In the end, we started some potential fruitful relationships between our school and the healthcare leaders in Japan, and going back to Japan in the near future, seems like a great possibility. Between the hospitality, food and beautiful cities and countryside, it seems like a great place to strike up a collaboration.

Foster on Tap: an alumni happy hour

This blog post was written by Alex Andreotti, Foster’s Assistant Director of Events.

On Feb. 26, Foster alumni gathered at Palomino Rustico in Bellevue for the year’s first installment of Foster on Tap, the newly renamed alumni happy hours. Alumni across graduation years and degree programs gathered to network, reconnect and swap stories of their adventures post Foster. During the event, we asked attendees to tell us the most useful thing they learned at the Foster School. This is what some of them had to say:

“Numbers tell half the story; always look at them closely.”

“Social interactions are just as useful as coursework when building a career.”

“Collaboration with peers. All of those group projects helped me learn more about personality and team dynamics.”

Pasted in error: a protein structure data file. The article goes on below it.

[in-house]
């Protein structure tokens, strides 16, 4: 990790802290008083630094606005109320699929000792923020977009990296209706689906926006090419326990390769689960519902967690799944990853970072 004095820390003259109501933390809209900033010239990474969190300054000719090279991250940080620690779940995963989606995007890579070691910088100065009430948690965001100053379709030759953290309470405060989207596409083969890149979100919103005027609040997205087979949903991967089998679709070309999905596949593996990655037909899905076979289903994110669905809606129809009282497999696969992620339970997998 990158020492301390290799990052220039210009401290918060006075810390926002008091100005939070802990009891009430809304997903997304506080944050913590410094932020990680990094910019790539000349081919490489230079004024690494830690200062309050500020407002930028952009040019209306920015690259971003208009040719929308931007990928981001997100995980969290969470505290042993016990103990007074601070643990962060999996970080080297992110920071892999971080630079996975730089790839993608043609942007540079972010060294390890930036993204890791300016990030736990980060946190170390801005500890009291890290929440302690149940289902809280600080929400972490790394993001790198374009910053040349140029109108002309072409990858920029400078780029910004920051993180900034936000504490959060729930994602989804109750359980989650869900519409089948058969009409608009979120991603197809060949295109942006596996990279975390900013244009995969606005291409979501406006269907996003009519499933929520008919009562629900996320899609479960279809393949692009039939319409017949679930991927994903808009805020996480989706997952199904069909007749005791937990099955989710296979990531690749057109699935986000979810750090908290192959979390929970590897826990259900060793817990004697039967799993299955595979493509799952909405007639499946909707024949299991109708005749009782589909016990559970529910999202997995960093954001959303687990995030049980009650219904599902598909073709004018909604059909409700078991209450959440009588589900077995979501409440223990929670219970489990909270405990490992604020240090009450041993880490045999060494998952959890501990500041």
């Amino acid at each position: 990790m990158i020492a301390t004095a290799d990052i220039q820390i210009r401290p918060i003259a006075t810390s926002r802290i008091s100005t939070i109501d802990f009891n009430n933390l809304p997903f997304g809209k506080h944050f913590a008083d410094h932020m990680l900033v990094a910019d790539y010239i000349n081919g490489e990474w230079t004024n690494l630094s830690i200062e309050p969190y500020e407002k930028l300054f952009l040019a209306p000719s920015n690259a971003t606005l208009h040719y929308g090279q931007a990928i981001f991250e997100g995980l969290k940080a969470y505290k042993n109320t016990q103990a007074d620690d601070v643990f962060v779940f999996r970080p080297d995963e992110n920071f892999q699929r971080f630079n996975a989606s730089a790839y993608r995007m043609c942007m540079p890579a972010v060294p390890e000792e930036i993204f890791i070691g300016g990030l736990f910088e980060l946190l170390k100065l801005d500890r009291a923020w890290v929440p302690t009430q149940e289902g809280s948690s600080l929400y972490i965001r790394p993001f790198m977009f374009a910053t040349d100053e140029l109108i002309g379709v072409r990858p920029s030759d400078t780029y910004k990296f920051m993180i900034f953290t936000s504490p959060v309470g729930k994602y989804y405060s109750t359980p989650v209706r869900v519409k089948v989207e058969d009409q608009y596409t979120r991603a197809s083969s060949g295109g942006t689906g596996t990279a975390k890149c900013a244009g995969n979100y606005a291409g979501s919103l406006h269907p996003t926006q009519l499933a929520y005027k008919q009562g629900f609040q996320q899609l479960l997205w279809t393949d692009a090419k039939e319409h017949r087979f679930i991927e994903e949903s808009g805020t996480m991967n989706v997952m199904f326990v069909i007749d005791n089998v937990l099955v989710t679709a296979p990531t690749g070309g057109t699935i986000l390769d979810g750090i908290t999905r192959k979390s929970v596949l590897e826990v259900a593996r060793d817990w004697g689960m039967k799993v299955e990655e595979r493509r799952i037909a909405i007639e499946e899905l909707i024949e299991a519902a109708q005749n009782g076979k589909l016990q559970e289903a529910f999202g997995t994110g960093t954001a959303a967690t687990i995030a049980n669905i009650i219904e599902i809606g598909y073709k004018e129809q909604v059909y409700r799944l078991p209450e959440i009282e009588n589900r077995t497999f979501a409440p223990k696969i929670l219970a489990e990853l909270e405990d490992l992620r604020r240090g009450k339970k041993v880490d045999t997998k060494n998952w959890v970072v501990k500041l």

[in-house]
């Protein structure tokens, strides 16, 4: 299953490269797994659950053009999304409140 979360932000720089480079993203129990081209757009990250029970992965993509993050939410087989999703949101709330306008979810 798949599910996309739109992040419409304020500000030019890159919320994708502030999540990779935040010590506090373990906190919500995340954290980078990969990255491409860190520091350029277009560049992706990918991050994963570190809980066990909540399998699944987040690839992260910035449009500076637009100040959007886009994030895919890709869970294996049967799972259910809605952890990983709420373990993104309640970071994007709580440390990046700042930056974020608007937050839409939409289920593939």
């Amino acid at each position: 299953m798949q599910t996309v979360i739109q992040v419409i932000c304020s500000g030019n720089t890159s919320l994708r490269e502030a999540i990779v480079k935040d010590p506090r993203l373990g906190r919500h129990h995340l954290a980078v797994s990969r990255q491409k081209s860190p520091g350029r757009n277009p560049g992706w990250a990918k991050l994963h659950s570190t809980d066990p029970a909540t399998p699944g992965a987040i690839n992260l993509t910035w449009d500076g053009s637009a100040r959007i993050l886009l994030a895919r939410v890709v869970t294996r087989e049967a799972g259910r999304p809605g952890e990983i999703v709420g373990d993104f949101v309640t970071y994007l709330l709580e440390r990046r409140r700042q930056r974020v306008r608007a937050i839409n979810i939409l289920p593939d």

“Negotiation is joint decision making.”

“A holistic overview of different aspects of business.”

“Got to know many classmates from other countries.”

“Timing is everything. Sometimes you need to wait, other times you need to rush.”

See a few photos from the event below. More photos can be seen on the Foster GOLD Facebook page.

Foster alums
Foster alums
Foster alums

 

 

 

 

 

 

 

 

 

 

 

 

 

 

 

 

 

 

 

 

 

 

See upcoming alumni events here.

Checking in on YEOC: the January and February sessions

YEOC Session: January 2015
With their polished resumes and personalized YEOC business cards in tow, students kicked off the January 2015 session by attending the first ever YEOC Resource Fair. Program Manager Korrie Miller says that over 23 companies and non-profits (Microsoft, Foster Lavin, Girls Who Code, and YMCA to name a few) participated, interacting with students and helping them find summer jobs, internships, and even scholarships.

The remaining activities of the day focused on finance, both personal and professional. Students heard from Mentor Joshua Banks on the importance of investing and from Microsoft Finance Director Cliff Camp on the significance of the mentor-mentee relationship. Students also learned how to navigate financial aid packages and create personal budgets via the financial freedom game, led by Mentor Maria Garcia.

See photos of the January session below:Resource Fair